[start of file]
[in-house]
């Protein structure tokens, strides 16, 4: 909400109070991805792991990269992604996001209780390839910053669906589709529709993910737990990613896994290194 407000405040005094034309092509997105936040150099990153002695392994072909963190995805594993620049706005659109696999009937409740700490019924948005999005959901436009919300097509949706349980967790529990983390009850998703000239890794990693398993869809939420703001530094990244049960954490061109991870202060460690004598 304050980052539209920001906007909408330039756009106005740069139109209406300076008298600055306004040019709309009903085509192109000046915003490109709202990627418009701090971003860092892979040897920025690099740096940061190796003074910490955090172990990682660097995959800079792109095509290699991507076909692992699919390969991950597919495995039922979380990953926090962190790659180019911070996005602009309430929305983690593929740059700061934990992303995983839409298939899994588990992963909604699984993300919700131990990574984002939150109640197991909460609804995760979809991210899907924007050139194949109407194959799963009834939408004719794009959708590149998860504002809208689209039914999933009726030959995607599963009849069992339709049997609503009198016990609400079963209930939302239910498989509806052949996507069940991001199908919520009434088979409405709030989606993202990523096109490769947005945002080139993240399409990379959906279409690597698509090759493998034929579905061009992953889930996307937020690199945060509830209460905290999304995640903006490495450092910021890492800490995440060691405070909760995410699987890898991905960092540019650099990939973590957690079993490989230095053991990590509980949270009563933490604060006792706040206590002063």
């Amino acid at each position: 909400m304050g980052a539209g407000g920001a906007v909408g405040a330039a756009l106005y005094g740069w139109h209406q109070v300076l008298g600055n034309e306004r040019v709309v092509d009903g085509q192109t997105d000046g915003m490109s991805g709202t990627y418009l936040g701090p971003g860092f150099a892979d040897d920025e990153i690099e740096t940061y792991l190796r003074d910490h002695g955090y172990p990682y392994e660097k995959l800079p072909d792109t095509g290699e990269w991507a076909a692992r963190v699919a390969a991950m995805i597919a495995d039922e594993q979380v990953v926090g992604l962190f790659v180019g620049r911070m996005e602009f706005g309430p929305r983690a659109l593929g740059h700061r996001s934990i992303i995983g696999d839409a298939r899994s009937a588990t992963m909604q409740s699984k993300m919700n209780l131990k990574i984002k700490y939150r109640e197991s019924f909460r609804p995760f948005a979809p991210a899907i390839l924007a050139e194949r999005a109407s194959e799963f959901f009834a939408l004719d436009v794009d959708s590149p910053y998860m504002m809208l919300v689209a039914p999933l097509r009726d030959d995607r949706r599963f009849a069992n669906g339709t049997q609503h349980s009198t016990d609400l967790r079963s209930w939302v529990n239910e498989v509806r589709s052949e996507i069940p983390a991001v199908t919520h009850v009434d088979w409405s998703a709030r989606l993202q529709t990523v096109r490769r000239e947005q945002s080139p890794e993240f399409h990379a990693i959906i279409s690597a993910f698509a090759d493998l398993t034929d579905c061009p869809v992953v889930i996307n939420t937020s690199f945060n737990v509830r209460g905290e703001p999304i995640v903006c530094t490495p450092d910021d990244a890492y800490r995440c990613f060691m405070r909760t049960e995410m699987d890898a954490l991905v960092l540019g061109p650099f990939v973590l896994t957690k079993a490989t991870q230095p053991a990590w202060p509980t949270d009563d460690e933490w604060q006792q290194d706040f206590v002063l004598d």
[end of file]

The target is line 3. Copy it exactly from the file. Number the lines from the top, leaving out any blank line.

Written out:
């Amino acid at each position: 909400m304050g980052a539209g407000g920001a906007v909408g405040a330039a756009l106005y005094g740069w139109h209406q109070v300076l008298g600055n034309e306004r040019v709309v092509d009903g085509q192109t997105d000046g915003m490109s991805g709202t990627y418009l936040g701090p971003g860092f150099a892979d040897d920025e990153i690099e740096t940061y792991l190796r003074d910490h002695g955090y172990p990682y392994e660097k995959l800079p072909d792109t095509g290699e990269w991507a076909a692992r963190v699919a390969a991950m995805i597919a495995d039922e594993q979380v990953v926090g992604l962190f790659v180019g620049r911070m996005e602009f706005g309430p929305r983690a659109l593929g740059h700061r996001s934990i992303i995983g696999d839409a298939r899994s009937a588990t992963m909604q409740s699984k993300m919700n209780l131990k990574i984002k700490y939150r109640e197991s019924f909460r609804p995760f948005a979809p991210a899907i390839l924007a050139e194949r999005a109407s194959e799963f959901f009834a939408l004719d436009v794009d959708s590149p910053y998860m504002m809208l919300v689209a039914p999933l097509r009726d030959d995607r949706r599963f009849a069992n669906g339709t049997q609503h349980s009198t016990d609400l967790r079963s209930w939302v529990n239910e498989v509806r589709s052949e996507i069940p983390a991001v199908t919520h009850v009434d088979w409405s998703a709030r989606l993202q529709t990523v096109r490769r000239e947005q945002s080139p890794e993240f399409h990379a990693i959906i279409s690597a993910f698509a090759d493998l398993t034929d579905c061009p869809v992953v889930i996307n939420t937020s690199f945060n737990v509830r209460g905290e703001p999304i995640v903006c530094t490495p450092d910021d990244a890492y800490r995440c990613f060691m405070r909760t049960e995410m699987d890898a954490l991905v960092l540019g061109p650099f990939v973590l896994t957690k079993a490989t991870q230095p053991a990590w202060p509980t949270d009563d460690e933490w604060q006792q290194d706040f206590v002063l004598d």